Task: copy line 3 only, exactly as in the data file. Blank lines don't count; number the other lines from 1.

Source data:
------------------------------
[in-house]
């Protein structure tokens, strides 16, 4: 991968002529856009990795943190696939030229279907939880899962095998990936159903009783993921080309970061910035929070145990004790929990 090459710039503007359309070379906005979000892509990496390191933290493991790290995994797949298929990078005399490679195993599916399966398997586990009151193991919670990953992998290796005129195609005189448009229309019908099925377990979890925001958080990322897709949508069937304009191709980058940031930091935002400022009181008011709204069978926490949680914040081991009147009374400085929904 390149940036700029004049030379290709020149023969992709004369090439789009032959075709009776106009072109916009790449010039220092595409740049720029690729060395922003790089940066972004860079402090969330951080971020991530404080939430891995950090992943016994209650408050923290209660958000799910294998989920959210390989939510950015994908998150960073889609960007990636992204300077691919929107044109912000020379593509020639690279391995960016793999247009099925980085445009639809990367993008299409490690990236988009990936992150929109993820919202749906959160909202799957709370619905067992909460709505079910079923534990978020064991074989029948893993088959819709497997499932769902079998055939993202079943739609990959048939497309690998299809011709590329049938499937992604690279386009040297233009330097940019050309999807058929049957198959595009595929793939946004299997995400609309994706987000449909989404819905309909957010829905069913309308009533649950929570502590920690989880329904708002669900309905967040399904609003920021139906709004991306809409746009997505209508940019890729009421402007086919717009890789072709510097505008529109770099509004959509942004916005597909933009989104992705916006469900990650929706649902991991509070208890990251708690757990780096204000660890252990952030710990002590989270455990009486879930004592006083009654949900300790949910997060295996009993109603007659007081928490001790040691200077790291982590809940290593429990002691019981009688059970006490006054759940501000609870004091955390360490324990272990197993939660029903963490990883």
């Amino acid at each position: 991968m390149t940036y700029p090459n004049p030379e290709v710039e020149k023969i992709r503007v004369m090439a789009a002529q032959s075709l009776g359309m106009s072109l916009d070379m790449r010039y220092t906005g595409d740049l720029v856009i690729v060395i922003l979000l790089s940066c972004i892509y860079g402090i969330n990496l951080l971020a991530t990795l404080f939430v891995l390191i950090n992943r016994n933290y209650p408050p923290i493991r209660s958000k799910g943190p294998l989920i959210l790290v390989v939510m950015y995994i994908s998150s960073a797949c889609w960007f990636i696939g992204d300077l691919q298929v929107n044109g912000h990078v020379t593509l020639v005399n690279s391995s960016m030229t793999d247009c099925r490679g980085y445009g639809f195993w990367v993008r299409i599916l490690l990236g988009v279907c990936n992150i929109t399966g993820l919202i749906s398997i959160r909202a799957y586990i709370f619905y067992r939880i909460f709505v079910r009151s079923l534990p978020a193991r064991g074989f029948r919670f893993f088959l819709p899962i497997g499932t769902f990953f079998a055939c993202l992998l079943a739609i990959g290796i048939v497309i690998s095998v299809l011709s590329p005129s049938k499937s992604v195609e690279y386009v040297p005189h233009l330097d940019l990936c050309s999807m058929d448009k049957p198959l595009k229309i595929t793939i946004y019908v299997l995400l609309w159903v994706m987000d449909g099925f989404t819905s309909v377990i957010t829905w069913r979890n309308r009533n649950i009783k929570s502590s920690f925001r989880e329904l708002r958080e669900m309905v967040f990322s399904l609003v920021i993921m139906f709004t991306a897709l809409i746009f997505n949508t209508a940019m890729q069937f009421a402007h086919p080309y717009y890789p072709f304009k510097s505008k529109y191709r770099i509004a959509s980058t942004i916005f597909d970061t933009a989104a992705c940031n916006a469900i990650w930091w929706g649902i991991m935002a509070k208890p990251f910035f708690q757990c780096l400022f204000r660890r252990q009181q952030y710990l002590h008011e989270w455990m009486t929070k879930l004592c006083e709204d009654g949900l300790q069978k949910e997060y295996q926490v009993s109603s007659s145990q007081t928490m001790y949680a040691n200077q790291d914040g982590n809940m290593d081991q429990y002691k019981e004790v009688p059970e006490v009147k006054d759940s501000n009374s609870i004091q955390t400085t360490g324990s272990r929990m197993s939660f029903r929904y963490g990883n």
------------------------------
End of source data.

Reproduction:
């Amino acid at each position: 991968m390149t940036y700029p090459n004049p030379e290709v710039e020149k023969i992709r503007v004369m090439a789009a002529q032959s075709l009776g359309m106009s072109l916009d070379m790449r010039y220092t906005g595409d740049l720029v856009i690729v060395i922003l979000l790089s940066c972004i892509y860079g402090i969330n990496l951080l971020a991530t990795l404080f939430v891995l390191i950090n992943r016994n933290y209650p408050p923290i493991r209660s958000k799910g943190p294998l989920i959210l790290v390989v939510m950015y995994i994908s998150s960073a797949c889609w960007f990636i696939g992204d300077l691919q298929v929107n044109g912000h990078v020379t593509l020639v005399n690279s391995s960016m030229t793999d247009c099925r490679g980085y445009g639809f195993w990367v993008r299409i599916l490690l990236g988009v279907c990936n992150i929109t399966g993820l919202i749906s398997i959160r909202a799957y586990i709370f619905y067992r939880i909460f709505v079910r009151s079923l534990p978020a193991r064991g074989f029948r919670f893993f088959l819709p899962i497997g499932t769902f990953f079998a055939c993202l992998l079943a739609i990959g290796i048939v497309i690998s095998v299809l011709s590329p005129s049938k499937s992604v195609e690279y386009v040297p005189h233009l330097d940019l990936c050309s999807m058929d448009k049957p198959l595009k229309i595929t793939i946004y019908v299997l995400l609309w159903v994706m987000d449909g099925f989404t819905s309909v377990i957010t829905w069913r979890n309308r009533n649950i009783k929570s502590s920690f925001r989880e329904l708002r958080e669900m309905v967040f990322s399904l609003v920021i993921m139906f709004t991306a897709l809409i746009f997505n949508t209508a940019m890729q069937f009421a402007h086919p080309y717009y890789p072709f304009k510097s505008k529109y191709r770099i509004a959509s980058t942004i916005f597909d970061t933009a989104a992705c940031n916006a469900i990650w930091w929706g649902i991991m935002a509070k208890p990251f910035f708690q757990c780096l400022f204000r660890r252990q009181q952030y710990l002590h008011e989270w455990m009486t929070k879930l004592c006083e709204d009654g949900l300790q069978k949910e997060y295996q926490v009993s109603s007659s145990q007081t928490m001790y949680a040691n200077q790291d914040g982590n809940m290593d081991q429990y002691k019981e004790v009688p059970e006490v009147k006054d759940s501000n009374s609870i004091q955390t400085t360490g324990s272990r929990m197993s939660f029903r929904y963490g990883n």